József Pulitzer was born in Hungary in 1847. When his father died, the family business went bankrupt. József tried to join various armies in Europe to support himself. He was rejected by Austria, France, and Britain. He was finally accepted by Germany and sent to the U.S. to fight for the North in the Civil War.
Once the war was over, Joseph (his Americanized name) was again destitute. He became a hobo and ended up in St. Louis. He failed at most physical labor because of his size and his temperament. None of his jobs lasted very long, but Joseph spent time between jobs in the library. He actually passed the bar but, again, was unsuccessful as a lawyer.
It was a swindle that put him on the journey to make a major contribution. Joe wrote an article on the fraud that was published in a local paper. He realized his talent as a writer.
What followed was a career in politics where Joseph became more and more disillusioned with the corruption he saw. He decided to put aside his political career and focus more on opportunities for writing.
By the age of 30, Joseph had enough funds to buy a failing newspaper, the St. Louis Post-Dispatch. He transformed the paper into a populist based source for investigative journalism. The paper became popular very quickly. However a series of political skirmishes ruined his reputation, and he moved to New York City.
Joseph was able to buy the New York World newspaper and quickly turn it into the most read paper in the country. In the remaining years of life, Joseph continued to be involved in politics and openly feuded with others in and out of journalism.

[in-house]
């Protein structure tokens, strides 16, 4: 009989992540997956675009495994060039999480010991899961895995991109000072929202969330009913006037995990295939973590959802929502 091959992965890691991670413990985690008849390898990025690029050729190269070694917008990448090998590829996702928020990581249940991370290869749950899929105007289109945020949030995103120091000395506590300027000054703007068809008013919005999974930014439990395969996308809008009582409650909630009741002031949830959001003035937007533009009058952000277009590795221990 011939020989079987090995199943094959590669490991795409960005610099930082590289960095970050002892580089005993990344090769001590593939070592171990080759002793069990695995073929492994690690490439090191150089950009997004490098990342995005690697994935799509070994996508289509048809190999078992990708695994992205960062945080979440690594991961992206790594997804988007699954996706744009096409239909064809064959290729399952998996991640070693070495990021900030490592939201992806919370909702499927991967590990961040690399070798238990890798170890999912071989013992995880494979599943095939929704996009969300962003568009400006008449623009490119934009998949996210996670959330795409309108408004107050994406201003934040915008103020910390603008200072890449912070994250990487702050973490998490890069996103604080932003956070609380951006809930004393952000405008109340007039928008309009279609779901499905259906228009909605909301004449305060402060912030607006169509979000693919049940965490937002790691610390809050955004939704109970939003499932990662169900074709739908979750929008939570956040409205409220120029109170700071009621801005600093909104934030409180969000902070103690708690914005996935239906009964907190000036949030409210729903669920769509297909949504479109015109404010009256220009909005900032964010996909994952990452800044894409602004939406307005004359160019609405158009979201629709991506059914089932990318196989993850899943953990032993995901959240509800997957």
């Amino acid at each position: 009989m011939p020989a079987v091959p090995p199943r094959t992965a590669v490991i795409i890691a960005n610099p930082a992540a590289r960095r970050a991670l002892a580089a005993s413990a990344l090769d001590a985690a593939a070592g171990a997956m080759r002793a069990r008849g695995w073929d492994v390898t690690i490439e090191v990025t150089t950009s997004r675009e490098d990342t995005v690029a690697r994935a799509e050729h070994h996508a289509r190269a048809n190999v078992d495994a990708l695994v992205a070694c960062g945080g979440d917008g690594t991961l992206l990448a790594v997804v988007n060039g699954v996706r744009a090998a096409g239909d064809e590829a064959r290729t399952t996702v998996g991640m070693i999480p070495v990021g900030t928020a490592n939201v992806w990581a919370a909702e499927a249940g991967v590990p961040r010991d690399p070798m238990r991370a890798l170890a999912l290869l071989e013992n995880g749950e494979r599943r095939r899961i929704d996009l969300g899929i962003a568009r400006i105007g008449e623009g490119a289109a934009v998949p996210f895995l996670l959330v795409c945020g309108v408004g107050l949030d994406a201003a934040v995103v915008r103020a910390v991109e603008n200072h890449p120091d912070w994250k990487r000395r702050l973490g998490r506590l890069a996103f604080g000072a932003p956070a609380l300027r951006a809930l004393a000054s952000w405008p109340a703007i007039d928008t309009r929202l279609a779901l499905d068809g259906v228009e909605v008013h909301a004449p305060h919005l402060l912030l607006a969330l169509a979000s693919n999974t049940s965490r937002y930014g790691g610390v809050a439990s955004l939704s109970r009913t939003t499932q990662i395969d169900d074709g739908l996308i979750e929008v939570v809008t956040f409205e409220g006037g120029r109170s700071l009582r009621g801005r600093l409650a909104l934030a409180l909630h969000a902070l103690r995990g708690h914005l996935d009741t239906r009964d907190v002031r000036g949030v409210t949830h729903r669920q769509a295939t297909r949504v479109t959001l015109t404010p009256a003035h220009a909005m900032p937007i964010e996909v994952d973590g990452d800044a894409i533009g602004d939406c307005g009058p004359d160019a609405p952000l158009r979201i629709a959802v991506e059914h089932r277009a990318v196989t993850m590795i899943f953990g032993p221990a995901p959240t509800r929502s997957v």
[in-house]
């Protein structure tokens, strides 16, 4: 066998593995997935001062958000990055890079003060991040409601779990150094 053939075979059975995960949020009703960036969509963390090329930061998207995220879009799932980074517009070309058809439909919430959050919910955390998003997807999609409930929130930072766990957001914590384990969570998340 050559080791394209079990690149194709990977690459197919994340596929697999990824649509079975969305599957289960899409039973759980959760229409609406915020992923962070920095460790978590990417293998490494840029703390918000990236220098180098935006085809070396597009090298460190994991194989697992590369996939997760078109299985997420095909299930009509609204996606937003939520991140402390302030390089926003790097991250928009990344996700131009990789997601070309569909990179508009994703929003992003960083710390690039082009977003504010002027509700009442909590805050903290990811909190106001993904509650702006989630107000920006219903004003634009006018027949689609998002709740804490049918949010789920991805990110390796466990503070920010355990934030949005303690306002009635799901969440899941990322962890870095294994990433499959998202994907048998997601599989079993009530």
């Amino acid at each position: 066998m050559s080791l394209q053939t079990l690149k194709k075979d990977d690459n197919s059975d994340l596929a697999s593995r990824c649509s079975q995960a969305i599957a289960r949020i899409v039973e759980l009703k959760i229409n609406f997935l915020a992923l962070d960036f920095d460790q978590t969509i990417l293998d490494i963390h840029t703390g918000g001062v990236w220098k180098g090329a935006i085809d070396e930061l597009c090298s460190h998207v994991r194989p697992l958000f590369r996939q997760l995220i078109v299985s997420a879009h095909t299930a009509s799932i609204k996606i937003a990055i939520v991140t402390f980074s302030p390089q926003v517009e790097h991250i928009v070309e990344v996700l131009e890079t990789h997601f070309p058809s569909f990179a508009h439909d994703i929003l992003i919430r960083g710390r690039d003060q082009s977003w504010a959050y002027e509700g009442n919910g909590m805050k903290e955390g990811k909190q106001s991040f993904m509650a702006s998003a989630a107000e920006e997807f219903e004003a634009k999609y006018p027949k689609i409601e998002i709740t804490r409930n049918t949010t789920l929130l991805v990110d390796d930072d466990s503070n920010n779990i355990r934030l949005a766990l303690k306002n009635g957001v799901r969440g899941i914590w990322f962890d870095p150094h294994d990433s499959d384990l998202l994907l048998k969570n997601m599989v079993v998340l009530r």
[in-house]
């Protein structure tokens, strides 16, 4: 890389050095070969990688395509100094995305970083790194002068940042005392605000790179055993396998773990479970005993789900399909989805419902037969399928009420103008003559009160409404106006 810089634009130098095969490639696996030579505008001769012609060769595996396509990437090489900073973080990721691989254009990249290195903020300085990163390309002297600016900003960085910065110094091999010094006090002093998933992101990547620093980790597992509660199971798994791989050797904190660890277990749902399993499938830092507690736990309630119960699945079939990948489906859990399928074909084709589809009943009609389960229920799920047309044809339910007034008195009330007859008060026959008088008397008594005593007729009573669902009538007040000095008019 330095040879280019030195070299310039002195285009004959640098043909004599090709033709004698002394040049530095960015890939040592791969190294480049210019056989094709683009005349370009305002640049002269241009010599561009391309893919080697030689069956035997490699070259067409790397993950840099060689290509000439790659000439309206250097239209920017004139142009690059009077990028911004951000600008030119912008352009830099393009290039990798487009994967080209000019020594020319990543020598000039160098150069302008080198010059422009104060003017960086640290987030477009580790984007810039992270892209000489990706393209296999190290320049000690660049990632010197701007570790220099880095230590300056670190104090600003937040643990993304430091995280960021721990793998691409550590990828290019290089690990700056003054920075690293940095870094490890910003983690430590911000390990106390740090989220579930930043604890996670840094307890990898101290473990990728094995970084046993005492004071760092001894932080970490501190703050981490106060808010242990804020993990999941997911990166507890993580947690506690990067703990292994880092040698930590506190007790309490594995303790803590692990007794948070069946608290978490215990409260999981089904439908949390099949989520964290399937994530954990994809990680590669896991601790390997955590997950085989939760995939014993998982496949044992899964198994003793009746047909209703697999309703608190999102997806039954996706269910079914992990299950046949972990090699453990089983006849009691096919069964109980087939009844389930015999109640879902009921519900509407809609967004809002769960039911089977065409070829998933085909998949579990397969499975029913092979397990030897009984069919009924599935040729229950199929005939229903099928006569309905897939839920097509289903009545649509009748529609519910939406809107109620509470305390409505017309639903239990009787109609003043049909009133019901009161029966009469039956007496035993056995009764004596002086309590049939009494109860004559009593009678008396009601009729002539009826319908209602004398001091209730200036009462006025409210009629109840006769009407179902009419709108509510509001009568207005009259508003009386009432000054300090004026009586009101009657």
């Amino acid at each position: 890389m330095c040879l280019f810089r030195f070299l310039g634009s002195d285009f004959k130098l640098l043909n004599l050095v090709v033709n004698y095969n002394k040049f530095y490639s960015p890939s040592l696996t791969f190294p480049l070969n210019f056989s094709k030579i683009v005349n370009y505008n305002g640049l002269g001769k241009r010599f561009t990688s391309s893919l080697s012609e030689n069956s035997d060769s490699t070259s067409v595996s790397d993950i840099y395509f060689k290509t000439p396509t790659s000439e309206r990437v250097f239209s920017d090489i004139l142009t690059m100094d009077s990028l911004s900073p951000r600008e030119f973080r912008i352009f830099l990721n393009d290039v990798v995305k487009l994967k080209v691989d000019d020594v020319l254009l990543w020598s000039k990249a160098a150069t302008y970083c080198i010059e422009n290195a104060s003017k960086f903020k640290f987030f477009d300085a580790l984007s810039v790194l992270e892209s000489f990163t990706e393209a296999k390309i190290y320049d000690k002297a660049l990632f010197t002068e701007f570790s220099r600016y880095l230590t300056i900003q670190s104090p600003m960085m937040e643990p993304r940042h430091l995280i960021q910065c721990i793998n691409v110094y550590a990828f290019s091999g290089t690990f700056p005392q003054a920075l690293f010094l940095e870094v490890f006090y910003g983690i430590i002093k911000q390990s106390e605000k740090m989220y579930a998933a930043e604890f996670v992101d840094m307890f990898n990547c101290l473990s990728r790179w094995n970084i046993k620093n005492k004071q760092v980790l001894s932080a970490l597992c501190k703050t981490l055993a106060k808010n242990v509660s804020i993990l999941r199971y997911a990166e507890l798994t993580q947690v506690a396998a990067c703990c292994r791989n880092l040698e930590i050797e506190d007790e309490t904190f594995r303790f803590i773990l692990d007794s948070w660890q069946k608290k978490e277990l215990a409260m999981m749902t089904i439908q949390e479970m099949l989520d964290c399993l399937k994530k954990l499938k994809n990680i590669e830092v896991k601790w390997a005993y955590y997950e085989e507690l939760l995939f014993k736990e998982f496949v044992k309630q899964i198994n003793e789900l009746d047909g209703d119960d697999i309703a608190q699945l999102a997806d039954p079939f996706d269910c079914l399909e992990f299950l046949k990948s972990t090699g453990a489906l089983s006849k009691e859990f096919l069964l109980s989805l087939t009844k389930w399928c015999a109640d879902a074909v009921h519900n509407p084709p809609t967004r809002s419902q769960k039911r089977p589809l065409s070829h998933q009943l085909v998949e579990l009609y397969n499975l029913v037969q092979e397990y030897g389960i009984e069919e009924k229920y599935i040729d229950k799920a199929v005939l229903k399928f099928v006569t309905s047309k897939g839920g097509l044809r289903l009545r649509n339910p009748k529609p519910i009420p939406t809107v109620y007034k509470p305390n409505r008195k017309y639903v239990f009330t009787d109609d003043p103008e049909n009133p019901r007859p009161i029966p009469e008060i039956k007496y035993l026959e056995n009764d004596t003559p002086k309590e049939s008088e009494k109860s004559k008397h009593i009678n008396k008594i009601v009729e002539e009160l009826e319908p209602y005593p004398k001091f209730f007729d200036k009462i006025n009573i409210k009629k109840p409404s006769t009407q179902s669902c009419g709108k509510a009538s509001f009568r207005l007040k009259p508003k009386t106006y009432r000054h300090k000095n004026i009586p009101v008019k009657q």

In 1892, Joseph offered $2 million Columbia to establish the first school of journalism. The gift was not accepted until after his death. He also helped create a school of journalism at the University of Missouri. In 1917, Columbia initiated the Pulitzer Prizes in literature, poetry, history, music, and drama. Joseph died at age 64.
What would our society be like without a strong press? Think of the scandals that have been brought to light by investigative journalism. While Joseph didn’t create the first newspapers in the country, he gave them an important voice.
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“Our republic and its press will rise or fall together.” – Joseph Pulitzer (Quote appearing on a commemorative stamp issued in 1847)